Scott Gilbert – And there are some very interesting, I guess you call them heat maps, in this study, where you see this type of cancer is very prevalent, for example, across the southern tier, or maybe along the Mississippi River, but not elsewhere. Whereas other types of cancer are more prevalent elsewhere. Where do you begin in trying to get answer as to why those disparities exist?
Dr. Gene Lengerich – Well, there’s lots of reasons that those disparities exist. One is just sort of the underlying population that may live in that area. They may have higher behavioral risks that put them at risk for that. You had mentioned lung cancer, for example, the smoking prevalence is very important in lung cancer, for example. Then also there’s the issue of sort of access to healthcare. And whether or not they have – people in that area have that kind of access, to avail themselves of early detection or treatment by high-quality teams that really have the latest drugs and therapies available to them.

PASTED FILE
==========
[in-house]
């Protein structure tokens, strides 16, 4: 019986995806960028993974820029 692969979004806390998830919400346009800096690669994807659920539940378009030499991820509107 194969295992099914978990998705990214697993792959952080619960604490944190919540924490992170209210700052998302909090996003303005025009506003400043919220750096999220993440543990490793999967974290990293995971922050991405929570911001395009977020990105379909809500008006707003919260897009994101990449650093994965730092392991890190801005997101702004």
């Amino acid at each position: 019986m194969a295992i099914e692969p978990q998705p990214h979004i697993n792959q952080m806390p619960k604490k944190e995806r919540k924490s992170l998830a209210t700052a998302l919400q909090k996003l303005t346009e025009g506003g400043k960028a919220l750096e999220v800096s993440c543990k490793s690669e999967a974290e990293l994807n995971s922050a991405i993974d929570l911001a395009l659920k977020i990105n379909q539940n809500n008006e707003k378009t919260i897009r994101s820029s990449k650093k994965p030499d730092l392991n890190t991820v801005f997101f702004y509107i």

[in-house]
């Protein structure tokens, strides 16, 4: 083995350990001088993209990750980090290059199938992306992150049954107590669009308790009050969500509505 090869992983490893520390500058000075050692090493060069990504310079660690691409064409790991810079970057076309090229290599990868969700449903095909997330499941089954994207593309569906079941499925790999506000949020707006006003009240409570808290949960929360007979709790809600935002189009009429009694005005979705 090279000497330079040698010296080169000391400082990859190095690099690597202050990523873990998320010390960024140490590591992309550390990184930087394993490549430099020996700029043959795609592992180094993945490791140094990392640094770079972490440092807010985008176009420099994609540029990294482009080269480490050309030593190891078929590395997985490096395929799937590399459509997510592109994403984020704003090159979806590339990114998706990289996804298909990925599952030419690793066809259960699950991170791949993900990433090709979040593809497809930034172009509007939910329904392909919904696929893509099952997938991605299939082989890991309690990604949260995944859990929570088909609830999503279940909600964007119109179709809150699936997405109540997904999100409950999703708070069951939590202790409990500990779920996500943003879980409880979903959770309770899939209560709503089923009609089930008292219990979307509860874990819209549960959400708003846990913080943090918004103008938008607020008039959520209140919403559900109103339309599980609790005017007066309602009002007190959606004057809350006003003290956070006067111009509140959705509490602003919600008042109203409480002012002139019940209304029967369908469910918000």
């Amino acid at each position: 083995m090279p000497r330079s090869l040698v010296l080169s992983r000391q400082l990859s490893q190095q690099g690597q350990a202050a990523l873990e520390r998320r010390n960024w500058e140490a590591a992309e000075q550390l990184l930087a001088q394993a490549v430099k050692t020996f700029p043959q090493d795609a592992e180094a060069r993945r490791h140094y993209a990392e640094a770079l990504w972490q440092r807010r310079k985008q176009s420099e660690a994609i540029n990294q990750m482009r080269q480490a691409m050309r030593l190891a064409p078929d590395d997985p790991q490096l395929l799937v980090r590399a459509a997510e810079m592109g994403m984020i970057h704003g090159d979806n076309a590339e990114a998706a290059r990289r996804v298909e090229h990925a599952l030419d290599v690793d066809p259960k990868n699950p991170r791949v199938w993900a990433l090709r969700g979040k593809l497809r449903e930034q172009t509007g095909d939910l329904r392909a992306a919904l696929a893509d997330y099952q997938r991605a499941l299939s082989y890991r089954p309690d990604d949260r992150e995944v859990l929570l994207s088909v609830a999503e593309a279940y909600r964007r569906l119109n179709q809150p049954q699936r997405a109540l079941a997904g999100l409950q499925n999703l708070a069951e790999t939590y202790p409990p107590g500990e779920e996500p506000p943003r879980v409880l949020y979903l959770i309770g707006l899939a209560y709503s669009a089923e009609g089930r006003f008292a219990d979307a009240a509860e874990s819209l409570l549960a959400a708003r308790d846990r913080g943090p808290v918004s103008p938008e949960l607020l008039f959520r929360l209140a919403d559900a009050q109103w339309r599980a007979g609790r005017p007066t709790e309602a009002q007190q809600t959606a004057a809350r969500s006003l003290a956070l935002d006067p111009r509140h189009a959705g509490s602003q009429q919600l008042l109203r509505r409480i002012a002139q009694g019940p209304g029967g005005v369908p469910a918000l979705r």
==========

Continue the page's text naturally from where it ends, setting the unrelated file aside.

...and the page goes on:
Scott Gilbert – So, let’s drill down a bit in here to Central Pennsylvania. What does this report say about the cancer types that are most prevalent in this area? Some of the concerns that kind of rise to the top for you?
Dr. Gene Lengerich – Yeah, well, there were a couple that did stand out. Again, this was a nationwide study, so we really have a hard time drilling down specifically to the small Central Pennsylvania area within the entire U.S., but there are a couple of areas that do look important. One had to do with pancreatic cancer. And that appeared to be a bit higher than elsewhere in the – in the country. I guess one of the things that really bothered me when I looked at this, also, was the issue of lung cancer. And even though the rate wasn’t particularly high, our decrease over that time period was not as great as what I would have liked to have seen that. And I think that we know that issue’s related to, again, smoking and some of the screening effects, are really important in our area. Our area is a largely rural area, where access to care is important and not available to everybody.
Scott Gilbert – The number one cancer killer across the country, over that 24-year period, was lung cancer. Number two, colorectal cancer, number three, breast cancer. What do we know about why those rates are so high compared to – compared to others?